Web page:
Unless you have on-site expertise or management software, you likely don’t know all the ways your building is losing efficiency. Buildings are complex and deteriorate over time, experiencing many efficiency problems – no building is immune from this efficiency degradation. If you don’t know what to look for, you won’t know how to start implementing solutions. Even permanent building management software won’t be able to pinpoint every problem that exists in a building.
The financial barrier mostly has to do with sticker shock on the up-front costs of some IEQ solutions. In addition, many buildings operate to maximize revenue above all else – so if it’s not broken, it doesn’t need to be fixed or improved. In those circumstances, paying for an efficiency retrofit can be a tough sell at the C-suite level.
A healthy building is good for your bottom line. If you consume less energy, you’re paying reduced utility bills. Proactive monitoring means a greater emphasis on predictive maintenance rather than waiting until system failure, which has a more significant tenant disruption and is costlier to fix. There is a strong business case that your return on investment will improve with every IEQ solution you implement – what we need to create are IEQ solutions that are less capital-intensive.
Data is essential for any real estate IEQ strategy. Without access to reliable data, any issues could occur that go unnoticed and unresolved, negatively impacting tenant satisfaction, facility operational costs, and the long-term asset value of that facility.
These issues are not new, but data is a new tool that will allow facility managers to better manage and prioritize their work to realize a more significant impact in that space. By using data intelligence to automate the identification and prioritization of issues that need addressing, facilities staff can maximize their time on resolving issues instead of simply managing tenant complaints and work orders.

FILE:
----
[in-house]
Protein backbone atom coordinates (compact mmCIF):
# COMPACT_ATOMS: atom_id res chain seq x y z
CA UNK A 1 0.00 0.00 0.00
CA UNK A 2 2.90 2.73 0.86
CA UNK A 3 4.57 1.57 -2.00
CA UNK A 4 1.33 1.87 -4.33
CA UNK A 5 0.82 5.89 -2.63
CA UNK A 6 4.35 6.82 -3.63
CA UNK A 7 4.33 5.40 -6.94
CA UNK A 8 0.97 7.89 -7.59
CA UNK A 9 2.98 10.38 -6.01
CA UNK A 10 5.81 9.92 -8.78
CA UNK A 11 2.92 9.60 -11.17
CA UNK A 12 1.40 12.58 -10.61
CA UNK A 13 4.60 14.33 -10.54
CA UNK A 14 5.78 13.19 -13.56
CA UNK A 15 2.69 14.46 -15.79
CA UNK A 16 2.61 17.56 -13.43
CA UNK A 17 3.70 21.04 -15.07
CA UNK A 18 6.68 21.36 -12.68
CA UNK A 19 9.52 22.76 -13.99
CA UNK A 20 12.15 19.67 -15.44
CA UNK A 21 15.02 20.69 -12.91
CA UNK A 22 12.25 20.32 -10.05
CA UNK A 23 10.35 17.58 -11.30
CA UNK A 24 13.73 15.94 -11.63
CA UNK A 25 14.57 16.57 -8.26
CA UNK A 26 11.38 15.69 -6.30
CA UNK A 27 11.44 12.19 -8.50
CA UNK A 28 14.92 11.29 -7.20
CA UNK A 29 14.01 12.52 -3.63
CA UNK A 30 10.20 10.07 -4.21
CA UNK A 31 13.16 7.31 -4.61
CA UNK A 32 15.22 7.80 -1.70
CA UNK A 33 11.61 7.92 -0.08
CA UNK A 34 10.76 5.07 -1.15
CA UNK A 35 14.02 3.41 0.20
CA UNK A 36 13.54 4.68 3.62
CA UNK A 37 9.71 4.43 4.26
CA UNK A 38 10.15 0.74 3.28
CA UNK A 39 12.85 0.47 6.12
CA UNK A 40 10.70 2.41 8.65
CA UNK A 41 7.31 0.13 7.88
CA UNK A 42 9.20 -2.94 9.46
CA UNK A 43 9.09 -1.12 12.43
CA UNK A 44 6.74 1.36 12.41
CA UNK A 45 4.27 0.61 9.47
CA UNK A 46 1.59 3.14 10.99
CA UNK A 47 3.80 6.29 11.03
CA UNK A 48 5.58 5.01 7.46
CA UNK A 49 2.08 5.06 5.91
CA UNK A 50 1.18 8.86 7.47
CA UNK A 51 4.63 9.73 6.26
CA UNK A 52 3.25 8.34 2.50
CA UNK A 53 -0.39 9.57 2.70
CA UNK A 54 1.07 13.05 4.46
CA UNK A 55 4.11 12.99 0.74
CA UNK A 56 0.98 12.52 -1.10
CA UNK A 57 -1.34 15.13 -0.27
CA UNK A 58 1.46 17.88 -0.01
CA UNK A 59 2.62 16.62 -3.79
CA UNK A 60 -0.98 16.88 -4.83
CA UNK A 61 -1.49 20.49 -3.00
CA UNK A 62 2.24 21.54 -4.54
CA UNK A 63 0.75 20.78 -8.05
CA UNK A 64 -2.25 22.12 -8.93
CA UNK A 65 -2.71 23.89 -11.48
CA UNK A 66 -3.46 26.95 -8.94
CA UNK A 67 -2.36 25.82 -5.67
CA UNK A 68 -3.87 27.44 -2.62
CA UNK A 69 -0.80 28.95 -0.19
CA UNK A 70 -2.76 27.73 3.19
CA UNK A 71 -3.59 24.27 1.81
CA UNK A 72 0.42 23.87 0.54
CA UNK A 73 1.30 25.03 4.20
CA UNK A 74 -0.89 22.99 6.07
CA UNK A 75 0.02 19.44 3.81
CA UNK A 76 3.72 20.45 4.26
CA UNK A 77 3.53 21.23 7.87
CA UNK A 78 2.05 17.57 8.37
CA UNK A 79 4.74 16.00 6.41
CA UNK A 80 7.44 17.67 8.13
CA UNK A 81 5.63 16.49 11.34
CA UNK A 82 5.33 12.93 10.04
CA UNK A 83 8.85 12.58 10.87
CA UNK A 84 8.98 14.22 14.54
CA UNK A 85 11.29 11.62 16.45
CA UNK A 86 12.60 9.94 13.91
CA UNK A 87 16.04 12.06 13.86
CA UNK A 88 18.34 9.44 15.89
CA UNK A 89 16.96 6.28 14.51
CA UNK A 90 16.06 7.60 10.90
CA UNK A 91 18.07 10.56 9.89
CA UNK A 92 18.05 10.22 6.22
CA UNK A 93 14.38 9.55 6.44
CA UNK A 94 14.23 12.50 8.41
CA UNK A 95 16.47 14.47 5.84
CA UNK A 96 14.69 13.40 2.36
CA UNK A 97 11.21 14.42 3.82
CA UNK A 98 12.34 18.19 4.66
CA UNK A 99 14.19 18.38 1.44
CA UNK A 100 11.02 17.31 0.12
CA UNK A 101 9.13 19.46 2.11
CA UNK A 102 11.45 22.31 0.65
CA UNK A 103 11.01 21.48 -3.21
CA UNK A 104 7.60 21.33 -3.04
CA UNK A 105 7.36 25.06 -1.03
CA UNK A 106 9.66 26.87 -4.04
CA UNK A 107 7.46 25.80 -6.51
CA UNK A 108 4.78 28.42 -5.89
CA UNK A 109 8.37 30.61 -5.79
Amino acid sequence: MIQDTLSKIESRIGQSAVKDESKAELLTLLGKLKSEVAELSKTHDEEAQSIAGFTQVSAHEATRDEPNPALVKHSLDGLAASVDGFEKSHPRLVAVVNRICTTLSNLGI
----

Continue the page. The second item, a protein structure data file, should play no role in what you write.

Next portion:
Unlocking these kinds of insights depends entirely on that facility’s information architecture – data needs to be accessible, reliable, and actionable. But, most importantly, that information needs to be translated into actionable, well-understood insights with a defined ROI.
After a global pivot towards working from home for the past few years, office and retail buildings are beginning to welcome back tenants at nearly pre-pandemic levels. However, the increasing shift towards a hybrid work model will have a longer-term impact on how commercial real estate offers value to tenants.
Crucially, access to CRE real estate is increasingly tenant friendly as buildings compete more fiercely for a smaller overall tenant pool thanks to employer hybrid work models. As a result, CRE decision-makers need to offer new value-adds, including tenant engagement tools, monitoring and acting on maintenance requests more quickly, and amenities upgrades (including IoT and other smart building tools). Furthermore, tenants will continue to demand IAQ solutions as they become more aware of the impacts of sick building syndrome and the necessity to keep their employees healthy.
Building sustainability and energy waste reduction will continue to increase in relevance, thanks to the introduction of enforceable legislation on building efficiency standards, the prevalence of green building retrofit funding and tools, and tenant-driven requests to work in a building that meets their ESG values and mandates. Many governments have adopted national net-zero targets, for which the CRE industry will be asked to contribute actively.
Matt Schaubroeck has been working in the PropTech sector since 2016, focusing on data intelligence and Internet of Things deployments. Before joining PremiseHQ, he co-founded and was CEO of ioAirFlow, a company focused on digital retrocommission audits to identify areas of concern in the indoor environmental quality of commercial facilities. He has also served as the Director of Programming for the North Forge technology incubator in Winnipeg, with a focus on commercialization strategies for early-stage tech companies. Matt earned an MBA in Entrepreneurship in 2017 from the Asper School of Business.